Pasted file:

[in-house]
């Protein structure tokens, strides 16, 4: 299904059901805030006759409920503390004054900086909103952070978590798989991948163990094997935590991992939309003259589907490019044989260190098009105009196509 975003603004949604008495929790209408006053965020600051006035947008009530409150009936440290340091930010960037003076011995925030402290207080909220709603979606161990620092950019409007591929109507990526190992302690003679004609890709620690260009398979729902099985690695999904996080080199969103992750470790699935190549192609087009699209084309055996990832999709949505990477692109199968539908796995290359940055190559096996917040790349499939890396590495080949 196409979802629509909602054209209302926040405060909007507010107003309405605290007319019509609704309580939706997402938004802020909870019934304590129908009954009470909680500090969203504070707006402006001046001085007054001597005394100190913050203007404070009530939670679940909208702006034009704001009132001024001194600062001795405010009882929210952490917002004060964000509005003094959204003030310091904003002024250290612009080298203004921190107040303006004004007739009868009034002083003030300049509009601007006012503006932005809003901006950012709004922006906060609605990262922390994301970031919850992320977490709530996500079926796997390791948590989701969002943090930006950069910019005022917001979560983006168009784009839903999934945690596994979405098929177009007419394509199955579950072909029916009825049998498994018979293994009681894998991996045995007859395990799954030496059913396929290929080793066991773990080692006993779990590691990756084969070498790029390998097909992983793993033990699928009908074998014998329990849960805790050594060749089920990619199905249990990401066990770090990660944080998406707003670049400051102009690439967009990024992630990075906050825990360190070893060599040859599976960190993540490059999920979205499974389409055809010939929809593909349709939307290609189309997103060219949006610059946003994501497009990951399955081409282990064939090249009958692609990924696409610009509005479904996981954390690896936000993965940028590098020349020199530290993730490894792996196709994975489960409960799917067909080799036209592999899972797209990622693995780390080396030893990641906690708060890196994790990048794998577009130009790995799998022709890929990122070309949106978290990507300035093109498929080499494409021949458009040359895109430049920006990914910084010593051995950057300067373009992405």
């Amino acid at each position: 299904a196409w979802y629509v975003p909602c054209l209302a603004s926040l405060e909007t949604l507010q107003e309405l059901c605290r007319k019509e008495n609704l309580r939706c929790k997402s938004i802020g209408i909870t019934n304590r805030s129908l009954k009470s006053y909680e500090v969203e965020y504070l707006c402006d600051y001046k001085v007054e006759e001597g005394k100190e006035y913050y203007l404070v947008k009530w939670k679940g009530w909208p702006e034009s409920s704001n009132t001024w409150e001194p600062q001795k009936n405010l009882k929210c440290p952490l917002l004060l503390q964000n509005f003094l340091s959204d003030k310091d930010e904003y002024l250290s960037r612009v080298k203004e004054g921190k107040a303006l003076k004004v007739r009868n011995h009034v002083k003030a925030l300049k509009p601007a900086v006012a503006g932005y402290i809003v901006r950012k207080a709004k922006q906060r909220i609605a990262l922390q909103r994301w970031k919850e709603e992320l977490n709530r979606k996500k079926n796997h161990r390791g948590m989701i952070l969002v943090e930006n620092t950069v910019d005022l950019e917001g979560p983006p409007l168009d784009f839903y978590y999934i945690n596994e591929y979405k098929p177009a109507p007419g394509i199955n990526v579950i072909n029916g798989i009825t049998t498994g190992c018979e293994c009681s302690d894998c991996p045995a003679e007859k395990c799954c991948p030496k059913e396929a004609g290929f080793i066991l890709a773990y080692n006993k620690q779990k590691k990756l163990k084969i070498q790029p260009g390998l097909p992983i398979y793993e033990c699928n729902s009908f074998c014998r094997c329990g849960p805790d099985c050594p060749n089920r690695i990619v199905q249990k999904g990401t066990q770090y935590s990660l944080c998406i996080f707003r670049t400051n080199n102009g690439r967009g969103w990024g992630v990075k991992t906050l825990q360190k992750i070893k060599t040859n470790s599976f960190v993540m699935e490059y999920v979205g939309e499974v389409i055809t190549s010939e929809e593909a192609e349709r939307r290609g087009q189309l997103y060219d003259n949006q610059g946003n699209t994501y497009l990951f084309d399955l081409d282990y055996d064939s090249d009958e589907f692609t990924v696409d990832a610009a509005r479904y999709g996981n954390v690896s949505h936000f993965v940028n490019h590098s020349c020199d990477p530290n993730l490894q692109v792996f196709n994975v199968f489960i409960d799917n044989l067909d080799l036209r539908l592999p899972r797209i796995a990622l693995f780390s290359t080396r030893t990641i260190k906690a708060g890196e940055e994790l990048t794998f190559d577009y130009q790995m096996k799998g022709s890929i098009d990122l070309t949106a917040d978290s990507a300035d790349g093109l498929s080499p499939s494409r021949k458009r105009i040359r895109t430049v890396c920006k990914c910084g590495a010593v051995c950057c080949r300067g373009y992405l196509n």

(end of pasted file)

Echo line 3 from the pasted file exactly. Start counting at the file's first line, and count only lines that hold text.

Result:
């Amino acid at each position: 299904a196409w979802y629509v975003p909602c054209l209302a603004s926040l405060e909007t949604l507010q107003e309405l059901c605290r007319k019509e008495n609704l309580r939706c929790k997402s938004i802020g209408i909870t019934n304590r805030s129908l009954k009470s006053y909680e500090v969203e965020y504070l707006c402006d600051y001046k001085v007054e006759e001597g005394k100190e006035y913050y203007l404070v947008k009530w939670k679940g009530w909208p702006e034009s409920s704001n009132t001024w409150e001194p600062q001795k009936n405010l009882k929210c440290p952490l917002l004060l503390q964000n509005f003094l340091s959204d003030k310091d930010e904003y002024l250290s960037r612009v080298k203004e004054g921190k107040a303006l003076k004004v007739r009868n011995h009034v002083k003030a925030l300049k509009p601007a900086v006012a503006g932005y402290i809003v901006r950012k207080a709004k922006q906060r909220i609605a990262l922390q909103r994301w970031k919850e709603e992320l977490n709530r979606k996500k079926n796997h161990r390791g948590m989701i952070l969002v943090e930006n620092t950069v910019d005022l950019e917001g979560p983006p409007l168009d784009f839903y978590y999934i945690n596994e591929y979405k098929p177009a109507p007419g394509i199955n990526v579950i072909n029916g798989i009825t049998t498994g190992c018979e293994c009681s302690d894998c991996p045995a003679e007859k395990c799954c991948p030496k059913e396929a004609g290929f080793i066991l890709a773990y080692n006993k620690q779990k590691k990756l163990k084969i070498q790029p260009g390998l097909p992983i398979y793993e033990c699928n729902s009908f074998c014998r094997c329990g849960p805790d099985c050594p060749n089920r690695i990619v199905q249990k999904g990401t066990q770090y935590s990660l944080c998406i996080f707003r670049t400051n080199n102009g690439r967009g969103w990024g992630v990075k991992t906050l825990q360190k992750i070893k060599t040859n470790s599976f960190v993540m699935e490059y999920v979205g939309e499974v389409i055809t190549s010939e929809e593909a192609e349709r939307r290609g087009q189309l997103y060219d003259n949006q610059g946003n699209t994501y497009l990951f084309d399955l081409d282990y055996d064939s090249d009958e589907f692609t990924v696409d990832a610009a509005r479904y999709g996981n954390v690896s949505h936000f993965v940028n490019h590098s020349c020199d990477p530290n993730l490894q692109v792996f196709n994975v199968f489960i409960d799917n044989l067909d080799l036209r539908l592999p899972r797209i796995a990622l693995f780390s290359t080396r030893t990641i260190k906690a708060g890196e940055e994790l990048t794998f190559d577009y130009q790995m096996k799998g022709s890929i098009d990122l070309t949106a917040d978290s990507a300035d790349g093109l498929s080499p499939s494409r021949k458009r105009i040359r895109t430049v890396c920006k990914c910084g590495a010593v051995c950057c080949r300067g373009y992405l196509n």